The Womanless Man

29 Jan


The Womanless Man

L. Stewart Marsden

The alarm clock pierced his early-morning dreams. It was four AM. The nagging beep-beep-beep continued until he swung his arm over to fumble with the various buttons and press the alarm stop. The alarm died in mid-beep, and it was silent. The morning air was crisp and clear. His tinnitus hadn’t kicked in — yet. It was normally worse in the quiet of the mornings, and at night, when he lay down on his bed. As aggravating as it was at times, at least it made it difficult for his mind to begin the uncontrolled whirring and spinning, bouncing around his memories haphazardly, like one of those robot vacuums advertised on television in late-night infomercials. Thank God for small miracles.

He willed himself into an upright sitting position on the edge of his bed. His calves burned slightly as his blood coursed through them. Each leg was marked with scratches and thin lines of clotted blood from scratching madly at his eczema. The itching was particularly bad last night, and he had dug into his skin several times on the edge of rage. The plight was sporadic, but tended to flare up badly during the winter months due to the dry heat of his fireplace. He had resolved to pick up a cheap humidifier for his bedroom, thinking that might help, but always forgot whenever he happened to be in the RiteAid.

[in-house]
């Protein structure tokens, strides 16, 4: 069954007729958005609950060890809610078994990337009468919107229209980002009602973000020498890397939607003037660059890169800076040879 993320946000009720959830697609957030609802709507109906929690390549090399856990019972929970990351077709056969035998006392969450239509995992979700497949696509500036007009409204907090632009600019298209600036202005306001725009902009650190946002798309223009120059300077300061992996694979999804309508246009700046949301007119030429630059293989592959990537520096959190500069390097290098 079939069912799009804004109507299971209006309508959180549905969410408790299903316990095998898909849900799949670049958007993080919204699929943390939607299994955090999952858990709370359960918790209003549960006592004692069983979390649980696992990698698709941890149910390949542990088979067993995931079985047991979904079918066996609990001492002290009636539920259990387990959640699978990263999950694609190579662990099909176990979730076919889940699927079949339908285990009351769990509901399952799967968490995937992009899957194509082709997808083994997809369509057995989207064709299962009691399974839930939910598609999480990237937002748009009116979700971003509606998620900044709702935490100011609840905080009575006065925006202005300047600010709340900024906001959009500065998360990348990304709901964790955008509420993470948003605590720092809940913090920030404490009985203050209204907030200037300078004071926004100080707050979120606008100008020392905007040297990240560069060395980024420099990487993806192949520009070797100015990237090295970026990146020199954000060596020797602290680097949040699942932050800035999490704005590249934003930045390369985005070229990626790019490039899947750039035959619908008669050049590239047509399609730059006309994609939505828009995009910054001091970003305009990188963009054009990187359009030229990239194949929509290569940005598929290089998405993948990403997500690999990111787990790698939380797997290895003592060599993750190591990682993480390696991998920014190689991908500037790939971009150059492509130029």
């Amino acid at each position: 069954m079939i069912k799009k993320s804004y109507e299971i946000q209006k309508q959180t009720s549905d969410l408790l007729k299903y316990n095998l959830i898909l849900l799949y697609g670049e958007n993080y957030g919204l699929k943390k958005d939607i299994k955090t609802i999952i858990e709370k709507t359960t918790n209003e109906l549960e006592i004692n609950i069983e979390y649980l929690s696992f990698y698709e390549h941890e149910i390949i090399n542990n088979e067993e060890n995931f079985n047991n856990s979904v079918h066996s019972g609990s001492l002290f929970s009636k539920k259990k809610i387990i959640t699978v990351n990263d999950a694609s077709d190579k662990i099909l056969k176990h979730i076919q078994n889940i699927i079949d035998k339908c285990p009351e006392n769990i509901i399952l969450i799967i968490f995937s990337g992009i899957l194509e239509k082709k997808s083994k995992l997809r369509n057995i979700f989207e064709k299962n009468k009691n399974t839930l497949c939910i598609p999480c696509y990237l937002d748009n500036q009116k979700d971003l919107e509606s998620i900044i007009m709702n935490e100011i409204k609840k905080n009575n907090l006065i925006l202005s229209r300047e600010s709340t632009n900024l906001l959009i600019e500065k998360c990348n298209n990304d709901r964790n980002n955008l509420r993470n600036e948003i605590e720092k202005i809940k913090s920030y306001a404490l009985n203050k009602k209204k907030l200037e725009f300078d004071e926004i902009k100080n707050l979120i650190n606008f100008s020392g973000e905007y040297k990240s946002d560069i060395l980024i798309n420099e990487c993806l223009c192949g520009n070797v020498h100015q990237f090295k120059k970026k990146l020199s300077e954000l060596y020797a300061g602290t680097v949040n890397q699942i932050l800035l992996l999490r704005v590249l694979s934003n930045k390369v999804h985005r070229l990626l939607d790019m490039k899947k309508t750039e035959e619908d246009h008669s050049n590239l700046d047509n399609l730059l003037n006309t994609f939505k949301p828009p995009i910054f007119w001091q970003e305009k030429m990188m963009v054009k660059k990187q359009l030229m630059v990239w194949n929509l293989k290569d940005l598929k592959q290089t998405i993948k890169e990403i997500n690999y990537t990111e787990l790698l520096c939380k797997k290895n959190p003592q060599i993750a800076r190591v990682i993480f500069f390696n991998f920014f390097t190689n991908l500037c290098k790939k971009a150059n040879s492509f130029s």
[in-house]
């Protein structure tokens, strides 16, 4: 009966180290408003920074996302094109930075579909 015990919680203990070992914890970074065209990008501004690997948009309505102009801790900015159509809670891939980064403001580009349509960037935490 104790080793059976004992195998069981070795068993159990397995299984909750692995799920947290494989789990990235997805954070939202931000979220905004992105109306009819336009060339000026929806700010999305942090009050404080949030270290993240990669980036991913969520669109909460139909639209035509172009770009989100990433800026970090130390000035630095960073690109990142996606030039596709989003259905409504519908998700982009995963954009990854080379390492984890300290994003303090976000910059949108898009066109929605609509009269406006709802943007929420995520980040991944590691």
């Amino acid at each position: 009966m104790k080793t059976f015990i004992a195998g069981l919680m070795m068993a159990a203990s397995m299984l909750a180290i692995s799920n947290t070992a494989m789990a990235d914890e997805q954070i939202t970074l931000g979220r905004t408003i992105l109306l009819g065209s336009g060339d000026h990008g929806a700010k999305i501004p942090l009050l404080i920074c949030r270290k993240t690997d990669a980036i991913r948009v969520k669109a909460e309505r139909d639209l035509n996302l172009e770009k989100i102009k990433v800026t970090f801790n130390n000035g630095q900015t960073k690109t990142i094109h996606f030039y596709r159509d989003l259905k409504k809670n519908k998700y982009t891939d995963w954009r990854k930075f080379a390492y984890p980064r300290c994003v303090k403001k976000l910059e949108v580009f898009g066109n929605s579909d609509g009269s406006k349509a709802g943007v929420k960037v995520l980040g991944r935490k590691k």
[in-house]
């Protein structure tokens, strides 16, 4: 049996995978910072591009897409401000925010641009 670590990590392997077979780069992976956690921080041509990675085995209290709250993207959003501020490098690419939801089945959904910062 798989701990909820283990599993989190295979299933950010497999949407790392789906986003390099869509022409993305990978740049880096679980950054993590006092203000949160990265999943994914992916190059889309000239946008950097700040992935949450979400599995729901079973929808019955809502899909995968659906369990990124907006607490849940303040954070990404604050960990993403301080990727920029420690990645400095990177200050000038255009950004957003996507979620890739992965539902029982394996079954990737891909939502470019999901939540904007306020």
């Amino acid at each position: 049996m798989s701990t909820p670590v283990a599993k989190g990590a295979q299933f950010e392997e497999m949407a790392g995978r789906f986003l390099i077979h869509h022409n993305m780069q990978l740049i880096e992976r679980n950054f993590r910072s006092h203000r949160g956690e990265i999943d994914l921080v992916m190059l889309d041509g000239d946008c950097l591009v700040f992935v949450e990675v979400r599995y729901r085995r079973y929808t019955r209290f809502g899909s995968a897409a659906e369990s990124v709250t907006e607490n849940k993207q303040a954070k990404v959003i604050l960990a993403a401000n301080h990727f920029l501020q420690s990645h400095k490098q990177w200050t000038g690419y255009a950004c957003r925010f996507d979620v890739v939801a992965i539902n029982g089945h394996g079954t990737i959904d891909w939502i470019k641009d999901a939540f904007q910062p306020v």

He stood slowly, and lumbered to his bathroom, where he methodically repeated his morning toilet rituals: brush teeth; trim beard; urinate; shower; towel dry; pull hair back into the nub of a ponytail and tie it with a hair band. He shuffled back into the bedroom to re-don the clothing he shed the night before, smelling each article first to determine whether he needed something cleaner.

Dressed, he descended the stairway to the main floor of his condo. It was pitch dark, but the sky behind the mountains was dimly illumined by the nearby town of Boone. Years ago, his morning skyline was comprised of shafts of skyscrapers, and the ants of the world were already busy dashing for cabs or buses or subways — even at 4. Noisy and confusing there and then, quiet and serene here and now.

He flipped on the coffeemaker, prepared the night before to brew his necessary morning tonic. Years earlier he would have grabbed the newspaper from in front of his apartment door, poured his coffee, and sauntered into the living room while scanning the headlines. Then he would flick on the early morning news and sit in his favorite chair, awaiting a call from the doorman that the office limousine had arrived. Now, he lightened his coffee with half and half and sat down on his favorite recliner and quickly scanned through email and messages on his phone, deftly marking and deleting most. Now he avoided the news. It was always the same, and had long ago ceased to be of any significant relevance in his daily life. Here in the mountains, the only impactful bit of information was whether a winter snow was going to come through the area, and did he need to go stock up on anything before potentially being stranded for a day or so. Not a prepper, he nonetheless kept his condo storage room well supplied with jugs of water and cans of soup — as well as toilet paper, of course.

He flicked the gas log remote and the flames popped up with a slight whoosh, the blower fan kicking on automatically. The heat radiated throughout the room, and he glanced out the large two-floor windows as the sun crested.